On the sand-blasted black dial, the indicators have the typical configuration of Pelagos watches: the hours are alternately marked by geometric shapes and “snowflake” hands, all coated with a luminescent beige substance. An open display at the 3 o’clock position shows the date on an ivory background, displayed alternately in red (even dates) and black (uneven dates). This system of colour nicknamed “roulette” by the aficionados of the brand made its first appearance on a Tudor model dating from 1969.

Last but not least, the watch is attached to the right wrist using a bracelet with titanium links ending in a steel buckle with a security clasp. A second strap in black rubber fastened with a pin buckle is also supplied with this Pelagos LHD.

Price: 4,200 CHF

By Sharmila Bertin

roger dubuis quatuor cobalt micro melt closeup



The Meyrin-based manufacturer unveils three pieces scheduled for the SIHH 2017, including a gravity-defying watch adorned with a rare alloy.

Daring to be avant-garde may seem simple. But to show audacity, to be slightly impudent and at ease with your original and even rebellious side is not within everyone’s reach. Yet, Roger Dubuis excels in the exercise. True to its reputation as something of a troublemaker in the prestige watch-making sector, the brand based in Meyrin, Switzerland, has produced another surprise with its new Quatuor Cobalt MicroMelt® model, available in a limited edition of 8 pieces.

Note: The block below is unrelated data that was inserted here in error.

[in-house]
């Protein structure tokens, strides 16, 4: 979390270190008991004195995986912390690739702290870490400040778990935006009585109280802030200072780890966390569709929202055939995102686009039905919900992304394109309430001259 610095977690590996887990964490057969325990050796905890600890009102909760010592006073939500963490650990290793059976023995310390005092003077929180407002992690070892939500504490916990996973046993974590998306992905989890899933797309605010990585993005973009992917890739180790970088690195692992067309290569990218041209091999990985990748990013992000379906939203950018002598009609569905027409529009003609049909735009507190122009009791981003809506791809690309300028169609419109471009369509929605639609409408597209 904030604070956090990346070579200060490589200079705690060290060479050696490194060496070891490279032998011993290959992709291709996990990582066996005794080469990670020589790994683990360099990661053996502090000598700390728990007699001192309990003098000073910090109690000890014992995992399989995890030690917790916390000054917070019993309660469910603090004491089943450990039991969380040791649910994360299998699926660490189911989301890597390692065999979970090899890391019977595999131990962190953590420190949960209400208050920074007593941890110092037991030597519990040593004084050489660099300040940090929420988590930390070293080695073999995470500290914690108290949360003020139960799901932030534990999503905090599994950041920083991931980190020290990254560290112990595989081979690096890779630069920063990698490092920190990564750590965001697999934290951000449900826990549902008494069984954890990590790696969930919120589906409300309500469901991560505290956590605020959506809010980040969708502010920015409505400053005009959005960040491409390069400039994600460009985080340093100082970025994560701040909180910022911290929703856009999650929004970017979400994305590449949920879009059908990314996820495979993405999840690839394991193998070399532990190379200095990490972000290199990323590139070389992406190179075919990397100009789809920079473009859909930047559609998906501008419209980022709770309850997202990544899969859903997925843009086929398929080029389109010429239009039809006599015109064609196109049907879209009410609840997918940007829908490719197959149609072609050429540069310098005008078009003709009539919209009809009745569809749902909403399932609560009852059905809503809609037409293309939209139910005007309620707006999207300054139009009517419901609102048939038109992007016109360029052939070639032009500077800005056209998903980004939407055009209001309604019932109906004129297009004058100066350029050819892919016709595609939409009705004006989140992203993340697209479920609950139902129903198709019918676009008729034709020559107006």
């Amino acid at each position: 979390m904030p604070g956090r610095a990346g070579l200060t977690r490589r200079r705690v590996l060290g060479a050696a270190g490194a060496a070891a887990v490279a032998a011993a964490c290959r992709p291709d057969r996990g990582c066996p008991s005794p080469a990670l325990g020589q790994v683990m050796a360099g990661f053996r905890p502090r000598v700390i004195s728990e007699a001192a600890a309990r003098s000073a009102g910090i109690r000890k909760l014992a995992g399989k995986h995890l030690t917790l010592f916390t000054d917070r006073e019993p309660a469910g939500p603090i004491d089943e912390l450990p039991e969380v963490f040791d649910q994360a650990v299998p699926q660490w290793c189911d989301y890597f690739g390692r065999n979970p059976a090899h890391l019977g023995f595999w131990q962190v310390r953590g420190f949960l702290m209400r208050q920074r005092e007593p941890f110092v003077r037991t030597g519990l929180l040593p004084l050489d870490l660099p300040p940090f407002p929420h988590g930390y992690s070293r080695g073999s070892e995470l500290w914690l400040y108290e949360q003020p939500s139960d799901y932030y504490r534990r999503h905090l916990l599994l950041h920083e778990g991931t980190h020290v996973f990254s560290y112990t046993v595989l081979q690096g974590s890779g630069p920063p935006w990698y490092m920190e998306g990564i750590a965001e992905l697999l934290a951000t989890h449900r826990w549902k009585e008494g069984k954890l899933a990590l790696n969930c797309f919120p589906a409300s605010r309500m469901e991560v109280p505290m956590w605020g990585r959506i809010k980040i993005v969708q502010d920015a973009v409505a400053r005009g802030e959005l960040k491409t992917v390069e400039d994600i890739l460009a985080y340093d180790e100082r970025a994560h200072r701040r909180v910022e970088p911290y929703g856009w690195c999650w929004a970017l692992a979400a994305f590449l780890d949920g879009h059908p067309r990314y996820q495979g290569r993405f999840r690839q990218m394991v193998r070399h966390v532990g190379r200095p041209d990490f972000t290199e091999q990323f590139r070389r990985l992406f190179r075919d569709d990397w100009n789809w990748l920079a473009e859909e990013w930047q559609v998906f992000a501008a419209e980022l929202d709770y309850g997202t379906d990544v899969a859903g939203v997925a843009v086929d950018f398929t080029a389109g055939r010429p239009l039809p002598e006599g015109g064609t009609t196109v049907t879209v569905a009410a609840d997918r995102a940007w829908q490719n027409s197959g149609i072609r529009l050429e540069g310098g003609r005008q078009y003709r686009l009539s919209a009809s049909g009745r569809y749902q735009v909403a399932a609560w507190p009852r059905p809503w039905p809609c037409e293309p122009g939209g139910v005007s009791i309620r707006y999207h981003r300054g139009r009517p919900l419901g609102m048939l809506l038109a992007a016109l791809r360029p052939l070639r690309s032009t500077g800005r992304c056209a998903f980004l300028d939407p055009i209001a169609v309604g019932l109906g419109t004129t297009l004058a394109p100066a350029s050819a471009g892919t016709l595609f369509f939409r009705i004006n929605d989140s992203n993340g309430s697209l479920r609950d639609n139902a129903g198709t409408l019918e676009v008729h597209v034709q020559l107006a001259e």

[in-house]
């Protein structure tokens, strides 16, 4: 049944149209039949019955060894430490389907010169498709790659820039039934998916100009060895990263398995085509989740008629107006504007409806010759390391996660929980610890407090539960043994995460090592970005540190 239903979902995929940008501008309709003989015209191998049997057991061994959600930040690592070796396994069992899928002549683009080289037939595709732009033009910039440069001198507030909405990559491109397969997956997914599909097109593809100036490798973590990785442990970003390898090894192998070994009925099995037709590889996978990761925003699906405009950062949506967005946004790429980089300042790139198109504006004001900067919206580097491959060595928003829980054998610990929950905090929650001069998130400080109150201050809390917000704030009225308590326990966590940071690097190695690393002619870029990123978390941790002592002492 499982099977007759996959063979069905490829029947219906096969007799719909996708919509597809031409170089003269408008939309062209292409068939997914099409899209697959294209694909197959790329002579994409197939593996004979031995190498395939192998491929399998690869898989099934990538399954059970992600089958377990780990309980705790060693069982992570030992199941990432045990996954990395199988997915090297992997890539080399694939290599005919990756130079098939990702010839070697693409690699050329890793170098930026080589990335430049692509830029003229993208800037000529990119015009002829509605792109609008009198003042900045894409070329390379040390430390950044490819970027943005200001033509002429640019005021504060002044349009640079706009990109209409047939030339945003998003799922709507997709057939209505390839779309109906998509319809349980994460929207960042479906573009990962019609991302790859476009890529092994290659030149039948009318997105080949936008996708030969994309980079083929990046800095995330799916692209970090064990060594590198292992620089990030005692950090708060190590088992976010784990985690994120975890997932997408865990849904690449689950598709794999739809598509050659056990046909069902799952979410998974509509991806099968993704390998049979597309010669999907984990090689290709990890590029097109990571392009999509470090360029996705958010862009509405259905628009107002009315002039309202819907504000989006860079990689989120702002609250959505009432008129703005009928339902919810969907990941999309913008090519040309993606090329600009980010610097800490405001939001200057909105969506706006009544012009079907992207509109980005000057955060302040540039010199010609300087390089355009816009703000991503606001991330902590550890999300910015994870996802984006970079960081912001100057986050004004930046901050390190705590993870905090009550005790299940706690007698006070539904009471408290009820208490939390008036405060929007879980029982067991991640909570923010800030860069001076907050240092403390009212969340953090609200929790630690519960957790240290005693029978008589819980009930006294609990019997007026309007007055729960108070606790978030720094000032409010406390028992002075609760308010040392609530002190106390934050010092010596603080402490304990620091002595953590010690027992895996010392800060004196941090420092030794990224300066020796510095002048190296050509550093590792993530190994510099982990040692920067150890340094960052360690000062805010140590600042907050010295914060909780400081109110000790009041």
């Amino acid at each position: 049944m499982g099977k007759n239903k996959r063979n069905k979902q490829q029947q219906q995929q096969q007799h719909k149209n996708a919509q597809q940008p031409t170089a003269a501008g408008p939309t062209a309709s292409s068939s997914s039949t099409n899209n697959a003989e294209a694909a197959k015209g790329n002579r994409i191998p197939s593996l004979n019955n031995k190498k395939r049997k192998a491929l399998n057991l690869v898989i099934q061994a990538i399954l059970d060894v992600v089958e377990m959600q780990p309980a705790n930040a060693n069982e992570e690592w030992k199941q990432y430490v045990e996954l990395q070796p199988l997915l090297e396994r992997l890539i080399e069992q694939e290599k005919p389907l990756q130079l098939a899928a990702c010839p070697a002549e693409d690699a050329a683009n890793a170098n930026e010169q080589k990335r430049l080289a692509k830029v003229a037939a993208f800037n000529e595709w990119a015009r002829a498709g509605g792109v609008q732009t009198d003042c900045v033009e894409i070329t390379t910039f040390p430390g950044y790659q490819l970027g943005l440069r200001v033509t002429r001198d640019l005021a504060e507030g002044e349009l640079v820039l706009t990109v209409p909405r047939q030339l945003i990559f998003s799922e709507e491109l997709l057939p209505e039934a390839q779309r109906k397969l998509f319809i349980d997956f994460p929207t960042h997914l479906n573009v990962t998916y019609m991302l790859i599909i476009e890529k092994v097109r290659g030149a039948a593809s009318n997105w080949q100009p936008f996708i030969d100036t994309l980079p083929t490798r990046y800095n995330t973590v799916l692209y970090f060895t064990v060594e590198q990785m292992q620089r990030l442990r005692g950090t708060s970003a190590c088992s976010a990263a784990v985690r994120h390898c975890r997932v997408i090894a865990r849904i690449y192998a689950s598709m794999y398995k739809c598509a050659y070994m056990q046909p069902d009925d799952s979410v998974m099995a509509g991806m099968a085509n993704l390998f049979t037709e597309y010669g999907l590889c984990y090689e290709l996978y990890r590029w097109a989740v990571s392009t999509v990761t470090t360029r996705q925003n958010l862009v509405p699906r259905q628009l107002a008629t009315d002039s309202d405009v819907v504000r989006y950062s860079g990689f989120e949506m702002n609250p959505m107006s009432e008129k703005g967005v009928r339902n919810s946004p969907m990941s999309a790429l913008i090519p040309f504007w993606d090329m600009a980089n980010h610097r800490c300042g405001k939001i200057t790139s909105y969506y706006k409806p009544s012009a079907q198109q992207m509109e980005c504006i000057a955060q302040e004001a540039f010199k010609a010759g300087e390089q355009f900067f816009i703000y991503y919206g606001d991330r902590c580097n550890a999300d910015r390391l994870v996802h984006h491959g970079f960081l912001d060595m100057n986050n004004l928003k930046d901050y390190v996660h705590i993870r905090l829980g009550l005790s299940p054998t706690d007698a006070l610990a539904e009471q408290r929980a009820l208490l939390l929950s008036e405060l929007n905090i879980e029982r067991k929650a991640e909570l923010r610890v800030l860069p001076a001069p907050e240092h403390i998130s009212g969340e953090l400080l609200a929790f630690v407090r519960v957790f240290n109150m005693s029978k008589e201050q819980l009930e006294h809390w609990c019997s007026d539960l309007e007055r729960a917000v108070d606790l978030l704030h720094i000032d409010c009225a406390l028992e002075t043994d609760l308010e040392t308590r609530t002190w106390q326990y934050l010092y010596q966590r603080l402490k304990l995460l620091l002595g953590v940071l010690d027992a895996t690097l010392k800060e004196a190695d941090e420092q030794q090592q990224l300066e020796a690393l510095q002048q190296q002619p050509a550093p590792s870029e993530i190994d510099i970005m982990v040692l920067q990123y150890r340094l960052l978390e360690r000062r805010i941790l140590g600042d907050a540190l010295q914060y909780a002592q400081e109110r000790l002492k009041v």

roger dubuis quatuor cobalt micro melt closeup

panerai luminor due 3 days closeup


A subtle makeover

Panerai has a flair for designing contemporary watches with a vintage look. The brand has delved back into its iconic Luminor collection to bring us two new models.

Officine Panerai brings Italian style and Swiss expertise together. The brand makes its own P.9000, P.9001 and P.9002 movements and is highly sought-after among watch enthusiasts.

Panerai’s Luminor Due 3 Days collection treats its fans to a new take on its signature Luminor. Panerai has remained true to the original model’s design but given it modern functions with a slimmer case.